Keepin’ The Dream, invariably unfashionable with punters, has the statistics on board to say he will revel in his role as a feature race underdog at Hawkesbury.
That’s the opinion of one of his biggest fans, co-trainer Greg Lee, as Keepin’ The Dream prepares for more provincial feature success in the $150,000 Rowley Mile on Saturday.
“You know he ran the third fastest last 400 (metres) in the Doncaster (Mile),” Lee, who trains in partnership with his brother Jim, said.
“He finished eighth and he ran a creditable race.
“Rarely has he let us down. He’s been a terrific horse for the stable.”
Keepin’ The Dream is closing in on $500,000 in career stakes – a bankroll achieved without a win on a metropolitan track.
“He was first across the line in the Sky High (Stakes) a few years ago but he lost it on a positive (swab),” Lee said.
“I don’t really care that he hasn’t won a race in the city.
“We have set him for races like the Rowley Mile and the provincial and country Cups.”
Four of Keepin’ The Dreams six wins have been at stakes level and include the 2009 Hawkesbury Cup as well as last year’s Scone and Gosford Cups before he stormed home to take out this year’s Newmarket Handicap at Newcastle.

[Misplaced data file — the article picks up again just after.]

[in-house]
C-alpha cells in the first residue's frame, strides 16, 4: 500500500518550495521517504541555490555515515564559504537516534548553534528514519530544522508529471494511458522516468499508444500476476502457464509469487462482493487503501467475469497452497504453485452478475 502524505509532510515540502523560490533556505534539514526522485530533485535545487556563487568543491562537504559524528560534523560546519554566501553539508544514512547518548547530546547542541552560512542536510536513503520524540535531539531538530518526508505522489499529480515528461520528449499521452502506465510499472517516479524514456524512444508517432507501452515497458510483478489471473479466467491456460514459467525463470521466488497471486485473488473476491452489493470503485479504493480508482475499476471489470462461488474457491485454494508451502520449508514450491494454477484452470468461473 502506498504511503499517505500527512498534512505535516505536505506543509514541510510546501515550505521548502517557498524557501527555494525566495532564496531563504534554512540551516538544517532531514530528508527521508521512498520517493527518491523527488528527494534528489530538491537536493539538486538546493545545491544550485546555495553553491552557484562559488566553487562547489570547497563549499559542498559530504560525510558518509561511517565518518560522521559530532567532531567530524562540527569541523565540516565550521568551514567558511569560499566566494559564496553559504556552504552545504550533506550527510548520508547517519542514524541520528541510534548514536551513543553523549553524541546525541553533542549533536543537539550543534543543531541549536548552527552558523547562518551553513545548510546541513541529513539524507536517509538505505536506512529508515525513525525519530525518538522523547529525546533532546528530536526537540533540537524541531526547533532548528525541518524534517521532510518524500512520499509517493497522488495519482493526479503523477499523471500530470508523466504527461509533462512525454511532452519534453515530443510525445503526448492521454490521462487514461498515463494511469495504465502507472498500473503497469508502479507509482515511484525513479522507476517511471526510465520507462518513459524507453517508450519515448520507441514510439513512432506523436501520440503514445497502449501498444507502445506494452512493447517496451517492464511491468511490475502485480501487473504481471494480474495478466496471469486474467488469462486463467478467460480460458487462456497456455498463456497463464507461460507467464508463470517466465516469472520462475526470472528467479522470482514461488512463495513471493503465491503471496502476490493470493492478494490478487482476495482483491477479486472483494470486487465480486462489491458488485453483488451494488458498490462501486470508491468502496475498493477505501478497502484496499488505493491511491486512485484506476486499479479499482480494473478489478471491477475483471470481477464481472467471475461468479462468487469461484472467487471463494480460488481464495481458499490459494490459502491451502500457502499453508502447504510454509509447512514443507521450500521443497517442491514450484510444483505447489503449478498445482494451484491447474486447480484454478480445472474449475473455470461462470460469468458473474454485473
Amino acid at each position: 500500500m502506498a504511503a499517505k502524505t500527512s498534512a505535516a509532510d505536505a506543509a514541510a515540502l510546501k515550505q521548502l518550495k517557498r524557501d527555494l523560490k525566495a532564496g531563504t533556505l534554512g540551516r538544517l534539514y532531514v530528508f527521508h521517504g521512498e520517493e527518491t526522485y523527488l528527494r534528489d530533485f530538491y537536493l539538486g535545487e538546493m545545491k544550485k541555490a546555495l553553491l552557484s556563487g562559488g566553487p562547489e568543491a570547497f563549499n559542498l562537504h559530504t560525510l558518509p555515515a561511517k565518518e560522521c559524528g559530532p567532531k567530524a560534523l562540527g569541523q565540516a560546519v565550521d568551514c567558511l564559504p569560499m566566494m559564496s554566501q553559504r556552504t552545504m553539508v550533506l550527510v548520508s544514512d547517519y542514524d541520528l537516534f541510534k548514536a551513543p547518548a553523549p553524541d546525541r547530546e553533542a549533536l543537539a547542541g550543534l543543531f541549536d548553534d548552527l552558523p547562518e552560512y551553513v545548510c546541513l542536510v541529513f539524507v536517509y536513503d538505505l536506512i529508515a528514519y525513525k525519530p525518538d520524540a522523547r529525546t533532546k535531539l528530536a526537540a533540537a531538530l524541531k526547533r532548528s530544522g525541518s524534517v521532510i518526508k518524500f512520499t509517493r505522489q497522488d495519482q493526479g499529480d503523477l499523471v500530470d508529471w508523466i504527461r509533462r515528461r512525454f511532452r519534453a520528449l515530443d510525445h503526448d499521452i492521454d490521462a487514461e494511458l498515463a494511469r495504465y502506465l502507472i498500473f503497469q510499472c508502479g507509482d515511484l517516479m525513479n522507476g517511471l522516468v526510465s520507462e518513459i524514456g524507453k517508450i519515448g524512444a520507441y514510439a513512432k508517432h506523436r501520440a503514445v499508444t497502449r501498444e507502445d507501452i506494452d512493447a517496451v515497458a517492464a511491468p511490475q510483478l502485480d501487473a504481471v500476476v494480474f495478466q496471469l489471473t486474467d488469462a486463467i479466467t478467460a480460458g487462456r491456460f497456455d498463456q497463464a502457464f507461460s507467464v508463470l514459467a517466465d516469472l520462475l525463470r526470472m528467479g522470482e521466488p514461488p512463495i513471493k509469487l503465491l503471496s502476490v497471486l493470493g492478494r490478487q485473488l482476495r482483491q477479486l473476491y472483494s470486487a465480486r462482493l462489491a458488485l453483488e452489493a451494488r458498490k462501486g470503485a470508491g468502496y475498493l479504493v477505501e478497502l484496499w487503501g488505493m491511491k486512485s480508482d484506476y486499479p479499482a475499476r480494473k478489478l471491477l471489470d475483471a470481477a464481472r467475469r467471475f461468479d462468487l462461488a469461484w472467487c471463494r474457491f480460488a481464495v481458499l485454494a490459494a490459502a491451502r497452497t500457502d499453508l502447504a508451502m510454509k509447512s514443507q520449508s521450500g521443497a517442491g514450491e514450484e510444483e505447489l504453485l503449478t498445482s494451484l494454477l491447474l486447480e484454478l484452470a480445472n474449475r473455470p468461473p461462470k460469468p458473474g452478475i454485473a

Each win has been at double figure odds, including a $41 Gosford Cup boilover under the care of fellow co-trainers Pat and Wayne Webster as the Lees served a ban from training.
Keepin’ The Dream has drawn in close in gate five for the Rowley Mile but Lee said it was unlikely there would be a change to the horse’s normal racing pattern of drifting back off the speed.
“We used to ride him forward early in his career but we’ve worked out over time that he is better to do his own thing in a race,” Lee said.
“It would be silly to change now.”
Bookmakers have shunned Keepin’ The Dream as a genuine chance in the Rowley Mile with TAB Sportsbet posting the six-year-old as a $15 chance in its first markets.
He has been steady at that quote as pre-post shoppers have shown their hand with the Chris Waller-trained Foreteller an $8.50 to $6.50 mover.
An expected heavy track poses no concern with Lee saying: “The heavier the better.
“Just as long as it isn’t shifty. It worries him when the track is shifting because he can’t get his proper footing.”